[NB] Mesoamerica and Multiplicity

So far, the new year shift seems to be toward less frequent posting. Partly, that is because I am thinking about some different sorts of things and thinking a little differently all around. That shift hasn’t quite congealed into a pattern that I can sit down and just write about. But I write to think, too, so I want to keep up the habit of posting.

This weekend I’ve been reading Alfredo López Austin’s Tamoanchan, Tlalocan: Places of Mist in a way that I haven’t read anything in a while. He’s an exceptionally good comparative thinker, triangulating from several contemporary Mesoamerican religious practices to better pin down a model of pre-Columbian Nahua thought. It’s funny, every time I find myself working through an account of Mesoamerican or Caribbean or Amazonian philosophy, I can just feel all the little gray cells standing up in recognition of their insight.

It’s probably a combination of things. Partly, many of the people (like López Austin) writing about these things have a broadly structuralist and dialogical approach to the material. But, at the same time, that structuralist approach has some of its roots in the Americas, in Claude Levi-Strauss’s field work in South America and the centrality of South American myths to the articulation of his theories.

It’s not that it says something radically different about the spiritual world than other accounts, at least those accounts that stick pretty close to the ground. I can see, plain as day, the similarities between some of the Mesoamerican accounts of the other worlds and European accounts of the faerie worlds, for example (as I effused recently on Runesoup; it’s hard to bottle up enthusiasm sometimes). But the way in which they describe it, the manner they make connections articulates it for me in a way nothing else has.

It is that “what oft was thought but ne’er so well expressed” quality that gives much of the material its force. I will probably return to that in future posting.

Right now, I want to focus on the “oft was thought” parts, though, here is something from the book regarding contemporary (and exemplary) Tzotzil cosmology:

“The subdivisions of the creator Manojel-Tojel as fathers-mothers created the human groups, leading them out of the primogenital caves and creating lineages. They are the ones who, as saints, established themselves on the mountains in order to protect the different human groups, and, as chiefs of the animal companions of the replicated town-mountain, regulate social relationships. They are pictured as elders who, from inside their hills, watch over morality….They give ch’ulel [vital soul] to human babies and to their seed maize. In exchange for prayers, they allow strangers to visit the town.” (149; emphasis mine)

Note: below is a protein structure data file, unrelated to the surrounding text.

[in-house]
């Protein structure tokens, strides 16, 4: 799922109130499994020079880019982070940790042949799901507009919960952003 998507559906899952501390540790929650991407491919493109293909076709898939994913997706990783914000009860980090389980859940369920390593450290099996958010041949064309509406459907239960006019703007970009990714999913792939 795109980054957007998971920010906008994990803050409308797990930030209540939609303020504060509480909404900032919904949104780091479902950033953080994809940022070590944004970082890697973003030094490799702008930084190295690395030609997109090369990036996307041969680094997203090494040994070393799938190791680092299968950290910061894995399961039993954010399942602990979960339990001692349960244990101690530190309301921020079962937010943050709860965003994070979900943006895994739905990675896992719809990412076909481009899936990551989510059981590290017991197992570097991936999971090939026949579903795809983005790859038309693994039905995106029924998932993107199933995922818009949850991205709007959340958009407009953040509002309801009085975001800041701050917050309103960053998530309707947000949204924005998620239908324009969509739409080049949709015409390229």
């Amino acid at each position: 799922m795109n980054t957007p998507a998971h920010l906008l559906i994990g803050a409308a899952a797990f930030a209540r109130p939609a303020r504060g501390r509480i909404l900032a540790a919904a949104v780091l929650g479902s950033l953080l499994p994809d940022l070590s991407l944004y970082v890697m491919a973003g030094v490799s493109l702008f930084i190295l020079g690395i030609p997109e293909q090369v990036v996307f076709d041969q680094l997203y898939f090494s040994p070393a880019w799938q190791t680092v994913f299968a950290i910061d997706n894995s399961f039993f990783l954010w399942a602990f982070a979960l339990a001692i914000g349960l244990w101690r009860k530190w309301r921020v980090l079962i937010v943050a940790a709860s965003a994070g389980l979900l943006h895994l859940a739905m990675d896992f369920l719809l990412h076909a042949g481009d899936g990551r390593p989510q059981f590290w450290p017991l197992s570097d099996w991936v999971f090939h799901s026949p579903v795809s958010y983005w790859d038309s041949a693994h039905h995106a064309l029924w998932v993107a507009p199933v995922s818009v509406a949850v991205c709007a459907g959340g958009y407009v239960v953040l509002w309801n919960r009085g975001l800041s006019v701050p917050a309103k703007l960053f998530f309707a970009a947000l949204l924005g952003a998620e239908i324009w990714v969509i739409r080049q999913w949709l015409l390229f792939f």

This reads so neatly up against the ancient Sumerian ideas of the netherworld in the mountain, of the ancestors who come and go from it, who are cared for, and of the ties between that cycle and the agricultural cycle, all developed independently.
In an inversion of the wailing for Dumuzi, there are stories in Mesoamerica about the Mother whose tears prevent the immortality of the Father to which the Son has given new life. It is easy to think of these as one of the many stories around Inanna and Ereshkigal, one more play in the field of variations that illuminate the otherwise subtle spiritual experience.
From a Mesoamerican perspective, that is exactly what they are:
“Essence is divine material. Divine essence is divisible, capable of uniting with other essences and of separating. The gods can both divide and combine themselves; they can be in more than one place at the same time; there is a coessence that exists between them and other beings; and the coessence includes intercommunication….as a result of this division produce replications. The replications imply a reproduction in the elements produced by the division of the characteristics of the source, and often source and its projections are confused.” (Ibid., 189–90)
 The logic of their connection also guarantees their independence, too, such that it becomes impossible to conflate two replications, even though they share a common root in the eternal.
“The replications of the god who created humans are the creator gods of particular human groups. Each human group can have its own particular creator and protector, who, in his turn, is divisible….These patron gods live in hills near the people they protect. At the same time, the protected people share the essence of the god who created them. Those gods are called the father-mothers, ancestors, ancients, etc.” (Ibid., 190)
While these sorts of attitudes can be used to justify insularity, they can also provide the basis for new spiritual communities being formed. The ties that unite a people can be broken or reforged as replications return to the source (‘dieing’) or are joined (‘marrying’) other forces.
The emphasis on the individuality of the replications seems key and is what prevents this sort of account from collapsing into mix-as-thou-wilt comparative spirit work. The individuals may share an essence and not necessarily be capable of joining in that individuality. While they will inevitably return to the same place, in this world they may be necessarily and irrecuperably separate. Even that which can be joined can only be joined by the temporal and ritual effort to realize that potential.
In a similar fashion, acknowledging the insight of the Mesoamerican account doesn’t entail taking up a ‘Mesoamerican’ ritual practice because of the importance placed on the account of locating yourself in relationship to specific replications, in specific places, with specific peoples.

7 thoughts on “[NB] Mesoamerica and Multiplicity

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